Wednesday, May 6, 2015

Gain Free Time

Everyone wishes they had more free time. While no one can add hours to the day, you can use the time you have more effectively. The underlying factor is reducing stress. Doing so, will provide fringe benefits to your reputation and free time.

Stress increases as you sense a loss of control. This can be emails accumulating at work, a  loose door lock, or dishes piling in the sink. The typical reaction is to wait. Wait until you finish the task you're on, wait until the task is large, or wait until it becomes an issue. While these are valid reasons to set a new task aside, these new tasks add up. You develop the reputation that you're slow to action, never have time to help, or always let the situation reach a tipping point.

The converse, if you tackle the simple task, is that you are quick to respond, effectively manage time, and head off problems before they start. You will still have larger tasks, and they can't be put off either, but interrupting a big task to complete a small task is effective.

These are fringe benefits, where the main benefit is stress reduction by controlling aspects of your life. You have solved a problem and can point to what you've accomplished, not to what you've put off. Big problems take time, but a list of one big problem is less stressful than a list of ten small problems.

Employers favor employees who get the job done. If two employees are working on similar tasks, where one finishes the big project first and then completes the small tasks, and the other does the reverse, despite finishing overall at the same time, employers favor the employee who effectively managed his/her time.

The effective time manager responded to numerous issues quickly and is responsive throughout while still progressing on the large project. While in essence it's self marketing, it's effective. Colleagues trust you for a quick solution or help.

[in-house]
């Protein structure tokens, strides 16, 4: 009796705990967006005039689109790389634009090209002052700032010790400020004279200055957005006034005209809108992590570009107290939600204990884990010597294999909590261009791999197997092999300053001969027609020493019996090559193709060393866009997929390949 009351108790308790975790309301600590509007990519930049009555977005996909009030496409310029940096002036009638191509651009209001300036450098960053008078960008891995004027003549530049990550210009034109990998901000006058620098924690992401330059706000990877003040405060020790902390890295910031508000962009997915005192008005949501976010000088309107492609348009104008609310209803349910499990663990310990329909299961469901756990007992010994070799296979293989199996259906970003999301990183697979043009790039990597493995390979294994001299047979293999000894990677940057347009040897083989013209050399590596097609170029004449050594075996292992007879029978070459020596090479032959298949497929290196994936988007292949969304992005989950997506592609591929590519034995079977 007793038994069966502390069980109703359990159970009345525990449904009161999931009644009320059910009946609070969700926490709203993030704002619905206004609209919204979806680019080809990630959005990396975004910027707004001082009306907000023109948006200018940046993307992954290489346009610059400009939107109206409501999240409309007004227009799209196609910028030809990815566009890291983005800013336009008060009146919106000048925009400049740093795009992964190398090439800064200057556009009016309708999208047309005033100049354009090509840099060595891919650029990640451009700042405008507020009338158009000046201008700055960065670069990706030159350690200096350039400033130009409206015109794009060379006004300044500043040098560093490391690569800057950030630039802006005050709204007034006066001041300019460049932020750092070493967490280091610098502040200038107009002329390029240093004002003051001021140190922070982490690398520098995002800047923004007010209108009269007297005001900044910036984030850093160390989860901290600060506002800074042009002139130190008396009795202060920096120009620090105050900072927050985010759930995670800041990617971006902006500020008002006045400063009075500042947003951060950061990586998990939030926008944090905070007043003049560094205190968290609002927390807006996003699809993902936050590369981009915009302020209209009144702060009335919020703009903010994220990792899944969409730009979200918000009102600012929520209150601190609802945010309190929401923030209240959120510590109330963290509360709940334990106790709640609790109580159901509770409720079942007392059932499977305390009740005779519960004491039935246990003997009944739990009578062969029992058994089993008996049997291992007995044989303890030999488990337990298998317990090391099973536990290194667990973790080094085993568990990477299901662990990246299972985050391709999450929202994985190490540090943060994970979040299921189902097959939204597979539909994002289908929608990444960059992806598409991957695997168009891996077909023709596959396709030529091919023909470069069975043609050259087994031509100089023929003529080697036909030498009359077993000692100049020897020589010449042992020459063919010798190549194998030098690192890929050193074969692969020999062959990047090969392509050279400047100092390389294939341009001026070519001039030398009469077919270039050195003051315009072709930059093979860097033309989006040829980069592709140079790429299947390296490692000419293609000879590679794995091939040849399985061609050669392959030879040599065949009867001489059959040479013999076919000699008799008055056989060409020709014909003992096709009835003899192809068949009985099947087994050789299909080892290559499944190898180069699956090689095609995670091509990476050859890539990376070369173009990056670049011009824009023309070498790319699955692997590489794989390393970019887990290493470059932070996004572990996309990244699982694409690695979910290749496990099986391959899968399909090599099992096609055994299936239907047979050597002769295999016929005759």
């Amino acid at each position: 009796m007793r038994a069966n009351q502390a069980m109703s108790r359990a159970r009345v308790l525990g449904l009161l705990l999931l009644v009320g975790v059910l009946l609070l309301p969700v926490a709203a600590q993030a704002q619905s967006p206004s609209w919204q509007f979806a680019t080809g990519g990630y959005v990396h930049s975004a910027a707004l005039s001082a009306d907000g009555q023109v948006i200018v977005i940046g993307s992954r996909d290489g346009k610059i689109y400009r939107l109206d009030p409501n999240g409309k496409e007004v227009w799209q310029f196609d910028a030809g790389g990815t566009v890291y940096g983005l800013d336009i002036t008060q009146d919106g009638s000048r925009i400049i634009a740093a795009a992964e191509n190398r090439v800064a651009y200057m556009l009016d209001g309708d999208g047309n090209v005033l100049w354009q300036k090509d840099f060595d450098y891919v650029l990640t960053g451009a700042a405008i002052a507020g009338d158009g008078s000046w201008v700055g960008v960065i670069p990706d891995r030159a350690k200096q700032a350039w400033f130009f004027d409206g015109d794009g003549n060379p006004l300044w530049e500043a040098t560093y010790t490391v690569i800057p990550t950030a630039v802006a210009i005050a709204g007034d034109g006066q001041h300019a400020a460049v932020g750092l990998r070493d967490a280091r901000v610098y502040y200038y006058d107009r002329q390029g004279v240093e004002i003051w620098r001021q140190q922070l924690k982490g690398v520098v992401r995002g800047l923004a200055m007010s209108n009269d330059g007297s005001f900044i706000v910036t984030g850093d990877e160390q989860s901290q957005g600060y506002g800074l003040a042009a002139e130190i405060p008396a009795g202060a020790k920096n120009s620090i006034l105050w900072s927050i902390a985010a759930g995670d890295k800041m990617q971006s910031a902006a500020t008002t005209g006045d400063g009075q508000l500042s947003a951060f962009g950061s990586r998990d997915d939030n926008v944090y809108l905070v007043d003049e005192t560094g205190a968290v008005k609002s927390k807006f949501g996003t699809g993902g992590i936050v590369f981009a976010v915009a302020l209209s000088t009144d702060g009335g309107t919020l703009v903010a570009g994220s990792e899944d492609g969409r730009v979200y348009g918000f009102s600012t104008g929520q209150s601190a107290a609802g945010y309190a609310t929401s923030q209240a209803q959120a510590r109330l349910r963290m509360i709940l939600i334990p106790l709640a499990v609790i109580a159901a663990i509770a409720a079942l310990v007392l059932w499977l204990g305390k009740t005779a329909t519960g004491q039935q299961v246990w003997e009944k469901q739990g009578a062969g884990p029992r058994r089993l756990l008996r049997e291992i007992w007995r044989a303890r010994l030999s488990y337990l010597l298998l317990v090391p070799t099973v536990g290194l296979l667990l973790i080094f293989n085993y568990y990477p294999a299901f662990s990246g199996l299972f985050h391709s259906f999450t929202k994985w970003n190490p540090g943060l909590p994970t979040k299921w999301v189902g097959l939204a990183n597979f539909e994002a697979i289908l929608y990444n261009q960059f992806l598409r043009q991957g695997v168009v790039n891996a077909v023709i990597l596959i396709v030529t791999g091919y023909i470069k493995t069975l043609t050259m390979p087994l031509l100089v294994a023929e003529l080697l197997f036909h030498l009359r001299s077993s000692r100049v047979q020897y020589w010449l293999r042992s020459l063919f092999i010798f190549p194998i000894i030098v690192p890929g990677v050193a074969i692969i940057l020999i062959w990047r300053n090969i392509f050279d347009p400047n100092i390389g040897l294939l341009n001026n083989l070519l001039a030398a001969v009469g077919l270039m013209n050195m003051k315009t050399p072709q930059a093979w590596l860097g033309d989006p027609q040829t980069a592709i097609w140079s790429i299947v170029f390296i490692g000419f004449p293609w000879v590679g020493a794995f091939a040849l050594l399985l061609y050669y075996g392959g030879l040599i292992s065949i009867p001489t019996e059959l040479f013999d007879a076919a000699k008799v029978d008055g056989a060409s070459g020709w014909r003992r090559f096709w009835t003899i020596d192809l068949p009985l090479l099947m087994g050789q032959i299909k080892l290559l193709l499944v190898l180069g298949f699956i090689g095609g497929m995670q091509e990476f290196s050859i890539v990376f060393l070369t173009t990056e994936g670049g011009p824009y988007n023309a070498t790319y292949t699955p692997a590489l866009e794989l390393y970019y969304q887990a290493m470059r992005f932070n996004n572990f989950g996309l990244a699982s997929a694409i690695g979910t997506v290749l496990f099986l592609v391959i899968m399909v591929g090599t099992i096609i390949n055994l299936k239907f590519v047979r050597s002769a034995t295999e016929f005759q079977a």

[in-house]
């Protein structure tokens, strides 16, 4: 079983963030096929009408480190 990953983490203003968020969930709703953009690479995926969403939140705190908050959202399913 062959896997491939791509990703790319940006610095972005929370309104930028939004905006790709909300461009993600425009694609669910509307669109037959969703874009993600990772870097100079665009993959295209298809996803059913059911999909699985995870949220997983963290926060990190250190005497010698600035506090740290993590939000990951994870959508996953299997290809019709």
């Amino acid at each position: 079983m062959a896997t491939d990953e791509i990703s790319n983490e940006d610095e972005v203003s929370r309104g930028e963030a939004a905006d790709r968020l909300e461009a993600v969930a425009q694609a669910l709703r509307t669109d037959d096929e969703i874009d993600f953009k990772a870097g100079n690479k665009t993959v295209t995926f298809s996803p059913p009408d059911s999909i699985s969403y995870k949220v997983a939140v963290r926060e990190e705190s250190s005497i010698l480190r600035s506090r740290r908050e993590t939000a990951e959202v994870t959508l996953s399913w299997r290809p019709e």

I had a loose lock cylinder on a door at my home. I would have to jiggle it for every use. Instead of fixing it, I reasoned it wasn't a big deal. It magnified other problems, and mentally I began to think of all the problems with my home, when the catalyst was this one lock. When I finally fixed it in a matter of minutes, I was proud of the accomplishment and was no longer reminded of everything wrong. Fixing a small problem early ensures it won't get worse, and thus won't cost more.

What if you don't know how to fix a door lock? With Google, we don't live in a society of 'I can't.', but in one of 'I will figure it out.' Between Google and Youtube, few problems are too big to handle.

Dishes pile up. It's easy to put them off for when you'll have more time. Don't save it for the weekend. The weekend comes and you don't want to wash dishes on the weekend. You put it off on Monday because you don't want to start the week by washing dishes. It's mid-week and you reason you might as well wait until the weekend. The cycle repeats until every dish you own is dirty. Washing any dishes every night or every morning before heading into work ensures that it won't become a monster time sink when you decide to tackle the job. You keep the weekend free of chores.

"My advice is to never do tomorrow what you can
do today. Procrastination is the thief of time."

-Charles Dickens

How do I know this works? Because I implement it. I've gotten praise at work for being quick and responsive. I have friends ask me how I have time to do so much. I don't save chores for the weekend. When something breaks, I fix it. When I create dirty dishes, I wash them.

By addressing small issues immediately, you reduce stress by controlling life's variables, you market yourself positively to friends and colleagues, you are not immobilized by a sprawling to-do list, and most importantly you regain the weekend as time to have fun, not a time to catch up.
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